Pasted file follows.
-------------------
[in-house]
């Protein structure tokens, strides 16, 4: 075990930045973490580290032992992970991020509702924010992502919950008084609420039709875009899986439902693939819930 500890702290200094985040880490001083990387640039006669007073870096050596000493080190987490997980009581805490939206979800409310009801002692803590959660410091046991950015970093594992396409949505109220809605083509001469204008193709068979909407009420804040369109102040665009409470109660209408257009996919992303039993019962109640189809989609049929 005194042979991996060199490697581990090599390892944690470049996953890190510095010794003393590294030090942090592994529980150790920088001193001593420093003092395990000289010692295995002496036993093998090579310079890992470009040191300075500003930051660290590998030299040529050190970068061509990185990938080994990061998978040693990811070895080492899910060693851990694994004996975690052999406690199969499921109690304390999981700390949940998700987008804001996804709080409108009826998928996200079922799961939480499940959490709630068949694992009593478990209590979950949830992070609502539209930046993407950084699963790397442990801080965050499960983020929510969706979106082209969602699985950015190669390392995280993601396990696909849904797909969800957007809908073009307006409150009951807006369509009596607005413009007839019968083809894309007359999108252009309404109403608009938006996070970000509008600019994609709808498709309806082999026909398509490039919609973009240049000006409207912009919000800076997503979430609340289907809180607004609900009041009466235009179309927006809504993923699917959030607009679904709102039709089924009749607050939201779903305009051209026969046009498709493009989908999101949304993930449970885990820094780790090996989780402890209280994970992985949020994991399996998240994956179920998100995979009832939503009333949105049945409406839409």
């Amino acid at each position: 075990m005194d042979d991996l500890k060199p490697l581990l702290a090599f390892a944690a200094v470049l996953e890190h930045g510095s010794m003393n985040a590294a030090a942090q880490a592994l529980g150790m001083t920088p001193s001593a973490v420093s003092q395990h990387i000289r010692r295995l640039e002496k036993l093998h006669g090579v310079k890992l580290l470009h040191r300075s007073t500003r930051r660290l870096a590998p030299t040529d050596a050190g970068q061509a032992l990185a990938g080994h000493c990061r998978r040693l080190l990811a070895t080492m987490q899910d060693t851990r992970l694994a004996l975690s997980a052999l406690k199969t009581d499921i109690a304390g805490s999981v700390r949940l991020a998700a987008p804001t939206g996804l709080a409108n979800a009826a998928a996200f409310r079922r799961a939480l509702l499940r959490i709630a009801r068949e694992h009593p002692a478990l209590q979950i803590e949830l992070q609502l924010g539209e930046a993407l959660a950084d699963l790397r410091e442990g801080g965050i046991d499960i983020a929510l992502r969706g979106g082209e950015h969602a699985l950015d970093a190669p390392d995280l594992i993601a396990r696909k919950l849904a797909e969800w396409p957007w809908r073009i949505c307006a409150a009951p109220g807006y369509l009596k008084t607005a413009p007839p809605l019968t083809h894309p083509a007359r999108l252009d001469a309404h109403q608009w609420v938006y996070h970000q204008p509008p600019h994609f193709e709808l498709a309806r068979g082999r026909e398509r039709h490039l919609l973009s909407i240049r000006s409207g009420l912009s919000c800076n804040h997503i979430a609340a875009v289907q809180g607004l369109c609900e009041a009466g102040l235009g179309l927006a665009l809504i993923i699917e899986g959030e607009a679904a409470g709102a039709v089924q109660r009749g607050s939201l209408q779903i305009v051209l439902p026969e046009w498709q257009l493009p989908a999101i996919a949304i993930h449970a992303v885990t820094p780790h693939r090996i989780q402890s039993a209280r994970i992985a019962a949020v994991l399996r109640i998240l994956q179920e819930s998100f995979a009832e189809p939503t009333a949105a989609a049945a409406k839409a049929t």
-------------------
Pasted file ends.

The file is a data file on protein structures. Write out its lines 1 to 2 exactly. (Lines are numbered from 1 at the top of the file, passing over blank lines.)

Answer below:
[in-house]
């Protein structure tokens, strides 16, 4: 075990930045973490580290032992992970991020509702924010992502919950008084609420039709875009899986439902693939819930 500890702290200094985040880490001083990387640039006669007073870096050596000493080190987490997980009581805490939206979800409310009801002692803590959660410091046991950015970093594992396409949505109220809605083509001469204008193709068979909407009420804040369109102040665009409470109660209408257009996919992303039993019962109640189809989609049929 005194042979991996060199490697581990090599390892944690470049996953890190510095010794003393590294030090942090592994529980150790920088001193001593420093003092395990000289010692295995002496036993093998090579310079890992470009040191300075500003930051660290590998030299040529050190970068061509990185990938080994990061998978040693990811070895080492899910060693851990694994004996975690052999406690199969499921109690304390999981700390949940998700987008804001996804709080409108009826998928996200079922799961939480499940959490709630068949694992009593478990209590979950949830992070609502539209930046993407950084699963790397442990801080965050499960983020929510969706979106082209969602699985950015190669390392995280993601396990696909849904797909969800957007809908073009307006409150009951807006369509009596607005413009007839019968083809894309007359999108252009309404109403608009938006996070970000509008600019994609709808498709309806082999026909398509490039919609973009240049000006409207912009919000800076997503979430609340289907809180607004609900009041009466235009179309927006809504993923699917959030607009679904709102039709089924009749607050939201779903305009051209026969046009498709493009989908999101949304993930449970885990820094780790090996989780402890209280994970992985949020994991399996998240994956179920998100995979009832939503009333949105049945409406839409």